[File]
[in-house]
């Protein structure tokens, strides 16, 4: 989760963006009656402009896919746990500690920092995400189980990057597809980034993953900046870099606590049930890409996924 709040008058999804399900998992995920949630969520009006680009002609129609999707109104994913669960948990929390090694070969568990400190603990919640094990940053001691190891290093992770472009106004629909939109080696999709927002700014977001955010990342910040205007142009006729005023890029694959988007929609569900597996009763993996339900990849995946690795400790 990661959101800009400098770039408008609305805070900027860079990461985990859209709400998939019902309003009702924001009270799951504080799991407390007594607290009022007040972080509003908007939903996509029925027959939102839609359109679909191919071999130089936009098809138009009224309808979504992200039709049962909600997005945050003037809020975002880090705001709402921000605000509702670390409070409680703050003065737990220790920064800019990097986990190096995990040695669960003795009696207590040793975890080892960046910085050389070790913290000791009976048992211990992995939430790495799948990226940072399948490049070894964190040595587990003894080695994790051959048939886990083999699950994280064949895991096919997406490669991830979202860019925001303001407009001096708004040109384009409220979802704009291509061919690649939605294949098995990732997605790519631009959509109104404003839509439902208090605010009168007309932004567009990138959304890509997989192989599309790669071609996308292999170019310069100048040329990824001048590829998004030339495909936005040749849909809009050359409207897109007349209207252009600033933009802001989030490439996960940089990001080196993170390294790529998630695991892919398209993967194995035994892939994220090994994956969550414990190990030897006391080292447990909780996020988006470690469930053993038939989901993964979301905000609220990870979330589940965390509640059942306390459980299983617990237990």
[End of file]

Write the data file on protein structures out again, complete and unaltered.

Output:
[in-house]
């Protein structure tokens, strides 16, 4: 989760963006009656402009896919746990500690920092995400189980990057597809980034993953900046870099606590049930890409996924 709040008058999804399900998992995920949630969520009006680009002609129609999707109104994913669960948990929390090694070969568990400190603990919640094990940053001691190891290093992770472009106004629909939109080696999709927002700014977001955010990342910040205007142009006729005023890029694959988007929609569900597996009763993996339900990849995946690795400790 990661959101800009400098770039408008609305805070900027860079990461985990859209709400998939019902309003009702924001009270799951504080799991407390007594607290009022007040972080509003908007939903996509029925027959939102839609359109679909191919071999130089936009098809138009009224309808979504992200039709049962909600997005945050003037809020975002880090705001709402921000605000509702670390409070409680703050003065737990220790920064800019990097986990190096995990040695669960003795009696207590040793975890080892960046910085050389070790913290000791009976048992211990992995939430790495799948990226940072399948490049070894964190040595587990003894080695994790051959048939886990083999699950994280064949895991096919997406490669991830979202860019925001303001407009001096708004040109384009409220979802704009291509061919690649939605294949098995990732997605790519631009959509109104404003839509439902208090605010009168007309932004567009990138959304890509997989192989599309790669071609996308292999170019310069100048040329990824001048590829998004030339495909936005040749849909809009050359409207897109007349209207252009600033933009802001989030490439996960940089990001080196993170390294790529998630695991892919398209993967194995035994892939994220090994994956969550414990190990030897006391080292447990909780996020988006470690469930053993038939989901993964979301905000609220990870979330589940965390509640059942306390459980299983617990237990």